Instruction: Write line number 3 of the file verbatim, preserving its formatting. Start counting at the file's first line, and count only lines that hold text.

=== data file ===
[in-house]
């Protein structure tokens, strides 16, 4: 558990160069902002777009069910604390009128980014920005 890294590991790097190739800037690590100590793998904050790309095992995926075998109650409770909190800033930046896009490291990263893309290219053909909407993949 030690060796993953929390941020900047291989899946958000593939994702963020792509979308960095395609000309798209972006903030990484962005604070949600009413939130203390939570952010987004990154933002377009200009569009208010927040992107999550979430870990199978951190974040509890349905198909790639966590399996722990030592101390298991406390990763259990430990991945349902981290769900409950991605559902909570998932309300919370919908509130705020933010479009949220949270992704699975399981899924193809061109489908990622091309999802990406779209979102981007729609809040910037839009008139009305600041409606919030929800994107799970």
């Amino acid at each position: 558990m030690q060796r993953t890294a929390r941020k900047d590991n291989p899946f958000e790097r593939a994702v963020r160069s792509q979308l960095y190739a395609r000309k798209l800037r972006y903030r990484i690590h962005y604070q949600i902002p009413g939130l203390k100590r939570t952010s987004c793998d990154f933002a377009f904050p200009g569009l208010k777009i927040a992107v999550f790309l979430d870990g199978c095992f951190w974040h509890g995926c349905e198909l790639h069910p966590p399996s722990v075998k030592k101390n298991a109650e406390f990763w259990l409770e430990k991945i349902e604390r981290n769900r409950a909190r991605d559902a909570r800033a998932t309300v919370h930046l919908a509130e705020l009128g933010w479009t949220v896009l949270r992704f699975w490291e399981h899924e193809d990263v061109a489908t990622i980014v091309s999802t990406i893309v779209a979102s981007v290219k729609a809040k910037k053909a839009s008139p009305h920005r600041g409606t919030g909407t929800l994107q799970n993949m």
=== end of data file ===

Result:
């Amino acid at each position: 558990m030690q060796r993953t890294a929390r941020k900047d590991n291989p899946f958000e790097r593939a994702v963020r160069s792509q979308l960095y190739a395609r000309k798209l800037r972006y903030r990484i690590h962005y604070q949600i902002p009413g939130l203390k100590r939570t952010s987004c793998d990154f933002a377009f904050p200009g569009l208010k777009i927040a992107v999550f790309l979430d870990g199978c095992f951190w974040h509890g995926c349905e198909l790639h069910p966590p399996s722990v075998k030592k101390n298991a109650e406390f990763w259990l409770e430990k991945i349902e604390r981290n769900r409950a909190r991605d559902a909570r800033a998932t309300v919370h930046l919908a509130e705020l009128g933010w479009t949220v896009l949270r992704f699975w490291e399981h899924e193809d990263v061109a489908t990622i980014v091309s999802t990406i893309v779209a979102s981007v290219k729609a809040k910037k053909a839009s008139p009305h920005r600041g409606t919030g909407t929800l994107q799970n993949m």